When answering this question, I also realized that the three had the most crucial things in common:

They are super smart with a can-do attitude, they are problem solvers, multi taskers and positive thinkers.

They don’t get too emotionally attached to artists or clients (we do, which can be problematic!).

They arrive on time and they work until the job is done, because they know we are fair, if they work one day late they can come in late another day.

There is mutual respect between us.

They have hands on deck when it is necessary and they know to look for solutions.

Most importantly they think ahead, identifying potential problems or glitches ahead of exhibitions and projects and find solutions before the problem manifests. This is crucial.

They take care of us as friends when we are in the middle of an exhibition or a big project, where endless cups of tea and food is often forgotten.

A good boss to me is someone who is kind, fair, leads by example, and has a vision that is clearly communicated and shared. And someone who welcomes feedback and someone who believes in the personal growth of her employees. Someone who is not intimidated by their employees’ strengths or ambitions but instead is inspired by it and grateful for it!

What do you think makes a person hirable?

The desire to make things happen. The desire to work and to get things done. It sounds obvious but we have worked with a few people over the years that are in it for the status or the social aspect, I think a lot of people don’t realize that a successful business is built on work, focused work, not necessarily the ‘hustle’ or social noise. It all boils down to Sales = income = profit, despite the startup craze of raising capital and exiting despite making a cent profit. This way of doing business really bothers me and I just don’t think it is sustainable.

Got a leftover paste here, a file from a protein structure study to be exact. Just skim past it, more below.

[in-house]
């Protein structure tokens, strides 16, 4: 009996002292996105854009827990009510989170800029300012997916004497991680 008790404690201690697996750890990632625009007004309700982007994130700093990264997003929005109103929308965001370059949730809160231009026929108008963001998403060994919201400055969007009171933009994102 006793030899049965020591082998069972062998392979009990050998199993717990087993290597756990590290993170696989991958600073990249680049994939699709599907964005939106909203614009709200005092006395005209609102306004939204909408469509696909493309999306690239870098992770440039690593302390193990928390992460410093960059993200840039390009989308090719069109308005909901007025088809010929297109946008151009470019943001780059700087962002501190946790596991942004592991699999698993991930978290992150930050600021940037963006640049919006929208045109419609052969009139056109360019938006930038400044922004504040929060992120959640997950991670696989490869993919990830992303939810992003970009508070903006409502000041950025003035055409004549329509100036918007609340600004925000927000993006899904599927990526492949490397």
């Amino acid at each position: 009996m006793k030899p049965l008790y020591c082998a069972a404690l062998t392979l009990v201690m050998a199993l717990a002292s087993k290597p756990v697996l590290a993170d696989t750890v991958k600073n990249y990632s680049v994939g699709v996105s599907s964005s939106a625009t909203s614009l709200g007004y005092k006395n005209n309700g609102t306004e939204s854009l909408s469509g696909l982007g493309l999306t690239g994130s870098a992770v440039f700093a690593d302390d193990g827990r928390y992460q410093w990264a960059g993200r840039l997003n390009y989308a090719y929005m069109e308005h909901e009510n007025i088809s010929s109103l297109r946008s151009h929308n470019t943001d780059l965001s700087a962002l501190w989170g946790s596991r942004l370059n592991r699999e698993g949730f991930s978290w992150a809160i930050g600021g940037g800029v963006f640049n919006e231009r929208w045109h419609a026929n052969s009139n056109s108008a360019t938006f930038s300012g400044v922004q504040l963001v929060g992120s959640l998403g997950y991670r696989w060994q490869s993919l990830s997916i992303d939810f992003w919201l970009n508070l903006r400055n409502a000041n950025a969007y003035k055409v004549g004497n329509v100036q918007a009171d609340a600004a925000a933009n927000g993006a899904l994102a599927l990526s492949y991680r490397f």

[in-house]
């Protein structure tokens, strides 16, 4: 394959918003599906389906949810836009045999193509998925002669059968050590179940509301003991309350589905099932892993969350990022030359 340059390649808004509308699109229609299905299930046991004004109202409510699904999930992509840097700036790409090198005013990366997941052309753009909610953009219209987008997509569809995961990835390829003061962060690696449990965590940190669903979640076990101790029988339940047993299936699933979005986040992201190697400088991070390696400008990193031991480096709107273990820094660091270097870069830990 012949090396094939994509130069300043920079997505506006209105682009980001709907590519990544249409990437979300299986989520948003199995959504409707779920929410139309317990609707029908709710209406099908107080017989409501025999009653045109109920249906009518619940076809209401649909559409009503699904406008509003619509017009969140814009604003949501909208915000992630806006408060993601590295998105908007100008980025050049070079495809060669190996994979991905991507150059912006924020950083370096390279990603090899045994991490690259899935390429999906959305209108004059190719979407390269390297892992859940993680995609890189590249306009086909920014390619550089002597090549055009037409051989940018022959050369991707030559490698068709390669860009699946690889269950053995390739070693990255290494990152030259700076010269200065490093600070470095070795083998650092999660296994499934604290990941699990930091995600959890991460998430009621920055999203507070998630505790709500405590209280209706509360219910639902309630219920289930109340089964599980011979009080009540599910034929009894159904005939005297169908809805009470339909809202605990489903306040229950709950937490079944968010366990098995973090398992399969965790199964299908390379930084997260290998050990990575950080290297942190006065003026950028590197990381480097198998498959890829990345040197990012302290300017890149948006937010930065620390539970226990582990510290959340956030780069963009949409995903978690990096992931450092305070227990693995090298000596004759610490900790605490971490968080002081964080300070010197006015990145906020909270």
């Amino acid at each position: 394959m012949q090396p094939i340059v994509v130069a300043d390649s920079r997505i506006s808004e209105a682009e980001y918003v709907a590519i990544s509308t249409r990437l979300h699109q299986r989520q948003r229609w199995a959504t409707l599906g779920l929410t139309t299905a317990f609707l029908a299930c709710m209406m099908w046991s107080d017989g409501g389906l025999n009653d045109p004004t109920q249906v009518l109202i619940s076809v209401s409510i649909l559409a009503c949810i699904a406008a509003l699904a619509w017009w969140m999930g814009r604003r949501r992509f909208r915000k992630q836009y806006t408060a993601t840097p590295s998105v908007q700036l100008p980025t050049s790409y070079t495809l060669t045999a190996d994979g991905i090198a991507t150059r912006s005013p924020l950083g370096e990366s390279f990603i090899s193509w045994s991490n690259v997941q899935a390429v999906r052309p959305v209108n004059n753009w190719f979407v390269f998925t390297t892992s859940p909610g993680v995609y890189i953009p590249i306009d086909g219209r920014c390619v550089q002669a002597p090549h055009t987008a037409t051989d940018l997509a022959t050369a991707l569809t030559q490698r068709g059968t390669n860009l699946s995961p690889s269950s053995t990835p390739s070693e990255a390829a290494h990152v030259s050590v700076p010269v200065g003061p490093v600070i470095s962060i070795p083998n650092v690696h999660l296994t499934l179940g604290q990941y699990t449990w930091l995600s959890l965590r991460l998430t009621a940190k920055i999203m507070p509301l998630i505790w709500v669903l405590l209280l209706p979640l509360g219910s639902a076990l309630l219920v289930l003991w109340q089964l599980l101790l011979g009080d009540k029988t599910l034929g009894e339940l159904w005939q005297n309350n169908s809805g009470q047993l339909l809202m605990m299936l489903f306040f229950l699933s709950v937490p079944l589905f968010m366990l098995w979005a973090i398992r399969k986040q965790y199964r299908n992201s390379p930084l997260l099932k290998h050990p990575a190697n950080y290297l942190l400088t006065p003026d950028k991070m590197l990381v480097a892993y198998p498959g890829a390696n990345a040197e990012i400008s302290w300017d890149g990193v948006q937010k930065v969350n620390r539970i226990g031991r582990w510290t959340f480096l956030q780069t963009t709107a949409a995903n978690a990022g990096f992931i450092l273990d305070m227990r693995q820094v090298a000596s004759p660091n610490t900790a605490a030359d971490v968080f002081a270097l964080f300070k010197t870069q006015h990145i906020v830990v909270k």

We were caught up in the ‘Start-up Washing Machine’ as I call it , we were part of the Google accelerator group Campus in London, which was great for most parts but it was also a lot of noise and we realized we don’t want to raise money and we don’t want an exit strategy, this immediately seemed to make us less ambitious or less important in the startup world, I don’t get that.

Our goal is to create more art buyers in the world and to help create income for artists, with a sustainable business model, and to build a business that we are proud of and that will still be relevant (and hopefully thriving!) in 50 years from now.

What is your advice to making yourself stand out in your workplace?

Work hard. A lot of people can be social media managers today and most people can create content and in years to come it will be handled by AI, but problem solving and innovation will never be replaced and is a rare skill. Get to know your subject matter, the company’s pain points, research, and look for solutions. Spot gaps and suggest realistic solutions. Do not present the problems, the founders most probably already identified them, (and are too busy to hear about more problems!) but solutions are what is needed.